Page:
Sob Story is not the album I was expecting. Spectrals, a.k.a. Leeds lad Louis Jones, went to San Francisco with Chet “JR” White, formerly of US dreamers Girls, cherry-picked the best session musicians he could find and, apparently, planned a retro pop revival. Though his aim was true (Costello pun intended), Louis has come back with a pretty schizophrenic set on his hands.
Where do we start? Well, the title track is an unadulterated swell of steelpedal, porcelain guitar and dense reverb, with a lyric so self-pitying it’d make Hank Williams blush. Sob Story is a quarter lush Marmite such as this, yet this doesn’t get the musical tone. Elsewhere, the only element of this ‘crying’ country that persists through Sob Story is the lump in Louis’ throat, giving a pained and broken vulnerability to paranoid space-rock, guitar pop and snake-hipped rockers alike. Against all the signs, Sob Story mostly keeps things bright and poptastic.
There are some tracks that don’t seem to fit. For instance, the single ‘Milky Way’ sounds positively Lovecraftian next to ‘Sob Story’, with Chet’s guitar loop stabbing the chorus to bits and its agonised chords. While the gentler style of ‘Sob Story’ or ‘Let Me Cave In’ wear their heart on their sleeve, the noise on ‘Milky Way’ is brutally shy and bullied by fear – an antithesis that splinters the album’s mood. The closest thing anywhere else on the album is closer ‘In A Bad Way’, a spooky fun-house of hidden intent. These two oddities never really find their place, which is a shame since the songs work fine in their own right.
Maybe Louis just couldn’t consolidate his different urges in the same directions, since he obviously has a lot of genre he wants to show off and doesn’t feel the need to make a thematically incisive record like Christopher Owens’ Lysandre. Because, frankly, it gets wearing after a while. So he didn’t. Instead, Spectrals put great scoopfuls of sticky Britpop among the swoon’n’croon. Meaty glam riffs, the best since Supergrass stole them from T-Rex a decade ago, give a warm and fuzzy glow to ‘A Heartbeat Behind’, ‘Karaoke’ and the boogie-woogie ‘Keep Your Magic Out Of My House’. Personally, these bouncy, exquisitely produced facsimiles of classic pop are the strongest impression of what Sob Story does well.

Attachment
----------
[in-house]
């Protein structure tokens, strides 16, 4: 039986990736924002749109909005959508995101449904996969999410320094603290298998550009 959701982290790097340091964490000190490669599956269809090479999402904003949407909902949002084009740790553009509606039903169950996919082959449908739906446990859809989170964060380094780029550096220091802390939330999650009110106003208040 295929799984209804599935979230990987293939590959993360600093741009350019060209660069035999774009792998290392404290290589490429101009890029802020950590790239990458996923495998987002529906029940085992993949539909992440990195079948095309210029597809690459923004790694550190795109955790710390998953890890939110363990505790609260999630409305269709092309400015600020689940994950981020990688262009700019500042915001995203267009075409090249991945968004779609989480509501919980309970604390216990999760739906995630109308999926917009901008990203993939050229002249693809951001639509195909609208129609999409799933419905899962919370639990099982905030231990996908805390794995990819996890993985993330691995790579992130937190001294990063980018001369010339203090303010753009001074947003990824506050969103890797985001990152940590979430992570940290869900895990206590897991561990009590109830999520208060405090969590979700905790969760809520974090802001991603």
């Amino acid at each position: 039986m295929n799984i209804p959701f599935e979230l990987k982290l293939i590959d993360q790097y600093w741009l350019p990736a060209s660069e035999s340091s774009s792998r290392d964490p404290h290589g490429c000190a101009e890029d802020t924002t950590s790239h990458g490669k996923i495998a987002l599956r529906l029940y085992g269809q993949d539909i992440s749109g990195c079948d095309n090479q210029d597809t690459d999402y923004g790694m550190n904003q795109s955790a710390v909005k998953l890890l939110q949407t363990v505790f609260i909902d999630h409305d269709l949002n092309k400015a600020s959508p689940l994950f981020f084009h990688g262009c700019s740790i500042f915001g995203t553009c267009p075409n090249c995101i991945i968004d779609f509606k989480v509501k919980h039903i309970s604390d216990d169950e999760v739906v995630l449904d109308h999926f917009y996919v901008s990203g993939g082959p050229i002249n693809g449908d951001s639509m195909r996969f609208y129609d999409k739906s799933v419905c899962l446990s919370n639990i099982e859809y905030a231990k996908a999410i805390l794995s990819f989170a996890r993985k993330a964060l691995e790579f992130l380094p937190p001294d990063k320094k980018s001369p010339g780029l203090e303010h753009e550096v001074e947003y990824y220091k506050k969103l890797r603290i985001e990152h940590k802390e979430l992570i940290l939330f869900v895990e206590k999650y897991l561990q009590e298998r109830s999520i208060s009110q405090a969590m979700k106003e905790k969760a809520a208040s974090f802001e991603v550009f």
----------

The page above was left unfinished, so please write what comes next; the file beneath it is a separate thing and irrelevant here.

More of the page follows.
Sometimes the wheels come off and recreating a classic sound overtakes interesting or charactered songwriting, such as ‘Friend Zone’s off the top of the head melody or ‘Limosine’s garrulous, Roses-esque riff. Each song sounds great but often there isn’t much depth; to Louis’ credit, when you’re this unafraid to be formally orthodox you are inviting greater scrutiny, with nowhere to hide if the quality drops.
Sob Story as an album is wise in its broader scope but often feels a bit superficial, like the sunny pop or introspective country or psych effects are interchangeable song by song. Also, a bit of careful editing could have made the record flow easier, drawing some of the common pleasures together. Overall an enjoyable listen, but one you might only half fall in love with.